Agena AstroProducts carries a wide range of Feather Touch microfocusers for Schmidt-Cassegrain telescopes.
Removing your stock SCT focuser and installing a Feather Touch microfocuser is usually a do-it-yourself job. It requires simple tools and takes only a few minutes. Detailed instructions are available at the Starlight Instruments website.
The advantages of a microfocuser come with a price, however. Most Feather Touch focusers cost between $300-$350. But nearly every observer who installs one of these devices is pleased with their performance. They are also less expensive than many external focusers of similar build quality.
Before discussing the many external focusers available, it helps to understand a little about the thread configurations of SCT telescopes and how they affect the choice of an external focuser. Most SCT scopes come with one of thefollowing thread configurations:
- On Meade SCTs from 6" to 10" aperture, and on Celestron SCTs from 5" to 9.25" aperture (except 9.25" Edge HD OTAs), the threads are 2" in diameter with a pitch of 24 TPI (threads per inch). Some larger Orion and Sky-Watcher Maksutov-Cassegrain scopes also use this configuration.
- Meade SCTs of 12" and greater aperture use 3.25" threads on a 16TPI pitch.
- Celestron's 9.25" Edge HD OTAs and SCTs of 11" and greater aperture use 3.28" threads on a 16TPI pitch.
The slight difference in thread diameter between the larger Meade and Celestron scopes is a source of confusion and frustration. Some third-party vendors make focusers for one size or the other. William Optics and Baader Planetarium, for example, make external focusers with a 3.28" thread to fit the larger Celestron scopes. However, these focusers usually work with the smaller 3.25" Meade thread without trouble, especially if the threads on the Meade scope are shimmed with a couple of turns of Teflon plumbing tape to ensure a good fit.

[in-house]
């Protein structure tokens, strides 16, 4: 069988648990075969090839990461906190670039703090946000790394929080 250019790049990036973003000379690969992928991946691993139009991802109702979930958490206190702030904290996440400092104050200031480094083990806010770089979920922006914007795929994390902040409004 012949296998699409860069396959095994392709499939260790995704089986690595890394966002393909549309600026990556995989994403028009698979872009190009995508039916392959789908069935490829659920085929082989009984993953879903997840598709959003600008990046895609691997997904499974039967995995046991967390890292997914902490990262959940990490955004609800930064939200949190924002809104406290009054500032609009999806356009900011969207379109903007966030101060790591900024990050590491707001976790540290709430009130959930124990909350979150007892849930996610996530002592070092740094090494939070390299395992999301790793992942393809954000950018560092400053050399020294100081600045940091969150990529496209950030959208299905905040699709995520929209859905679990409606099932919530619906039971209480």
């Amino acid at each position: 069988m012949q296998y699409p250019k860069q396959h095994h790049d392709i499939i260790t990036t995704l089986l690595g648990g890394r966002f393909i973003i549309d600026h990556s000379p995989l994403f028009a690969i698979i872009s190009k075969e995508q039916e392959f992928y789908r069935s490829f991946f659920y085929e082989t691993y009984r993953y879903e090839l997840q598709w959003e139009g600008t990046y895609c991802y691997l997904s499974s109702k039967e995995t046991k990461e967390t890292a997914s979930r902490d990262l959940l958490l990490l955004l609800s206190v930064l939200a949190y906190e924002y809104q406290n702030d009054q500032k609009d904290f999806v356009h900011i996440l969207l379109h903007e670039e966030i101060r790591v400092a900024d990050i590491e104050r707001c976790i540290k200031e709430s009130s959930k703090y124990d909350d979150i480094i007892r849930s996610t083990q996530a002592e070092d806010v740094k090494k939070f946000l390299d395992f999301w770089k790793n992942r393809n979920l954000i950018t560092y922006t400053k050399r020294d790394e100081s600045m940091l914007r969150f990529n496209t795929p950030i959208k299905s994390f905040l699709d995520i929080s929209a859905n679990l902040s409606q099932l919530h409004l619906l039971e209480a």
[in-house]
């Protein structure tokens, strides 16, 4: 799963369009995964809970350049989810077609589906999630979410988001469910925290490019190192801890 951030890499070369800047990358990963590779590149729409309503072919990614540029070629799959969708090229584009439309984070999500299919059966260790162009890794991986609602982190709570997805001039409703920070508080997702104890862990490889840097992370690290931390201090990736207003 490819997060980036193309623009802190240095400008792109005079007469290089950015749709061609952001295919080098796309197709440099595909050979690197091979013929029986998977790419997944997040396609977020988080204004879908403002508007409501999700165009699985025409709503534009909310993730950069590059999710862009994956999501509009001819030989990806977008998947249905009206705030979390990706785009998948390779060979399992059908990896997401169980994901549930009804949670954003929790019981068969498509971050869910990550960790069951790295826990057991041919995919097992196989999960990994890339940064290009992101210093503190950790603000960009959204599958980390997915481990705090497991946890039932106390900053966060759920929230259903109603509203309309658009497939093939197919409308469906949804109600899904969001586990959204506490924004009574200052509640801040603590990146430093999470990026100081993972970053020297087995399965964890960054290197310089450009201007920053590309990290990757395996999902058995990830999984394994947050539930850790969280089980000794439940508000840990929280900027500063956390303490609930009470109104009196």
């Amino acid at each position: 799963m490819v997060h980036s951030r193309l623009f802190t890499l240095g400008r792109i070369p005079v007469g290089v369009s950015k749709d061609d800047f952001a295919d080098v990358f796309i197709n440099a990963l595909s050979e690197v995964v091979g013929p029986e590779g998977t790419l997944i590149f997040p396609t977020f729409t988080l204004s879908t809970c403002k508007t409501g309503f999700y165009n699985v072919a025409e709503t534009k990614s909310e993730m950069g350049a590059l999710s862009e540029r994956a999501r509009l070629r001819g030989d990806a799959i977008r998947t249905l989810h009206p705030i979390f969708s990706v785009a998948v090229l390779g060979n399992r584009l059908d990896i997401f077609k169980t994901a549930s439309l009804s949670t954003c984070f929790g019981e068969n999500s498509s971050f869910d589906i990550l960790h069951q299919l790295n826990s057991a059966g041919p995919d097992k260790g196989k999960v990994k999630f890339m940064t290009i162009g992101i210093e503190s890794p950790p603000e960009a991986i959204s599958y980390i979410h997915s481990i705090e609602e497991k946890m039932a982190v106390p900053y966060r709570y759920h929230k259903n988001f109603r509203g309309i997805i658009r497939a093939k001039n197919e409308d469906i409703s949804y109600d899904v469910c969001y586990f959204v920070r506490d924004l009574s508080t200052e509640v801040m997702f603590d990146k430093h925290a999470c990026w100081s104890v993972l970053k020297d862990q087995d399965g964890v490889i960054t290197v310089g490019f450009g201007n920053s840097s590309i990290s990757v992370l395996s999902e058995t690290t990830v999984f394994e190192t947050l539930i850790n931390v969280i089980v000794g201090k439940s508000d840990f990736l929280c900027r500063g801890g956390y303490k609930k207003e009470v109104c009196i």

The 2" SCT thread is, in fact, generally considered as a "standard" SCT thread since virtually all SCT diagonals and most other accessories such as focal reducers or SCT prime-focus imaging adapters use this thread. The 3.25"/3.28" thread are commonly referred jointly to as a 3.25" SCT thread.
Both the larger Meade and Celestron scopes with 3.25" or 3.28" threads come with a reducing adapter to convert the larger thread to the smaller 2"x24 TPI male SCT thread. That means they can be used with smaller external focusers. However, to make use of the maximum clear aperture of the telescope, it's best to use larger focusers for larger SCT scopes.
Unlike the case with microfocusers, there are many choices of brands and configurations for external focusers for Schmidt-Cassegrain telescopes. Many are reasonably priced, and they are very easy to install. You simply unscrew the 1.25" visual back from the 2" threads on the rear of the telescope (or the 3.25"-to-2" reducing adapter, if present, on the larger scopes). The external focuser assembly then threads directly onto the 2" or the 3.25"/3.28" male SCT threads on rear of the telescope.
External focusers designed for SCTs have a short overall length so they can swing through the fork mount of the telescope. Most have a range of focus travel of only about 1" compared to the 2"-3" of travel found on similar refractor or Newtonian reflector focusers. This is not a problem with SCTs, however, because you can first make a coarse focus adjustment with the stock focuser knob of the telescope, and then make a fine focus adjustment with the external focuser. Since external focusers eliminate image shift, they are ideal for visual observers and astrophotographers alike.
Most options for external focusers are of the Crayford style design, although some rack-and-pinion focusers are also available. There are offerings from GSOand Antares(only for 2" threads) and from Baader Planetarium and William Optics (for 3.25"/3.28" threads including an adapter for 2" threads)(see Figure 3). MoonLite Telescope Accessories offers separate 2" and 3.25" SCT focusers. Feather Touch takes a slightly different modular approach – they make a variety of focuser bodies and allow the user to pick one of dozens of adapters to couple the focuser to their SCT or any other telescope.